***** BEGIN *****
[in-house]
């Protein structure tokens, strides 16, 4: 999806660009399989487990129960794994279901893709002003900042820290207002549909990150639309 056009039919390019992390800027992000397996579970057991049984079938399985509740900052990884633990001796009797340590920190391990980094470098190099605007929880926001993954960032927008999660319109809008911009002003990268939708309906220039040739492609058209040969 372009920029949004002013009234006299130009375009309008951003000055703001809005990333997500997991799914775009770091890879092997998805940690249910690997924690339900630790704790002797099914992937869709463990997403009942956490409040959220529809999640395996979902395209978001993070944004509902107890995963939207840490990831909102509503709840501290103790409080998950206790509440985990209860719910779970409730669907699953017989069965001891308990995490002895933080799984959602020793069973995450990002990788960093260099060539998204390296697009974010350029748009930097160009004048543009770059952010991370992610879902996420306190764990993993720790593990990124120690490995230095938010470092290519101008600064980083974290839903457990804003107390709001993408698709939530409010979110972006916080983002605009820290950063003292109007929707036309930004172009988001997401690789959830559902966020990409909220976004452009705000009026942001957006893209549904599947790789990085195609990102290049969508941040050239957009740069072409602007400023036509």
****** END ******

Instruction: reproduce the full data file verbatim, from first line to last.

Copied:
[in-house]
């Protein structure tokens, strides 16, 4: 999806660009399989487990129960794994279901893709002003900042820290207002549909990150639309 056009039919390019992390800027992000397996579970057991049984079938399985509740900052990884633990001796009797340590920190391990980094470098190099605007929880926001993954960032927008999660319109809008911009002003990268939708309906220039040739492609058209040969 372009920029949004002013009234006299130009375009309008951003000055703001809005990333997500997991799914775009770091890879092997998805940690249910690997924690339900630790704790002797099914992937869709463990997403009942956490409040959220529809999640395996979902395209978001993070944004509902107890995963939207840490990831909102509503709840501290103790409080998950206790509440985990209860719910779970409730669907699953017989069965001891308990995490002895933080799984959602020793069973995450990002990788960093260099060539998204390296697009974010350029748009930097160009004048543009770059952010991370992610879902996420306190764990993993720790593990990124120690490995230095938010470092290519101008600064980083974290839903457990804003107390709001993408698709939530409010979110972006916080983002605009820290950063003292109007929707036309930004172009988001997401690789959830559902966020990409909220976004452009705000009026942001957006893209549904599947790789990085195609990102290049969508941040050239957009740069072409602007400023036509």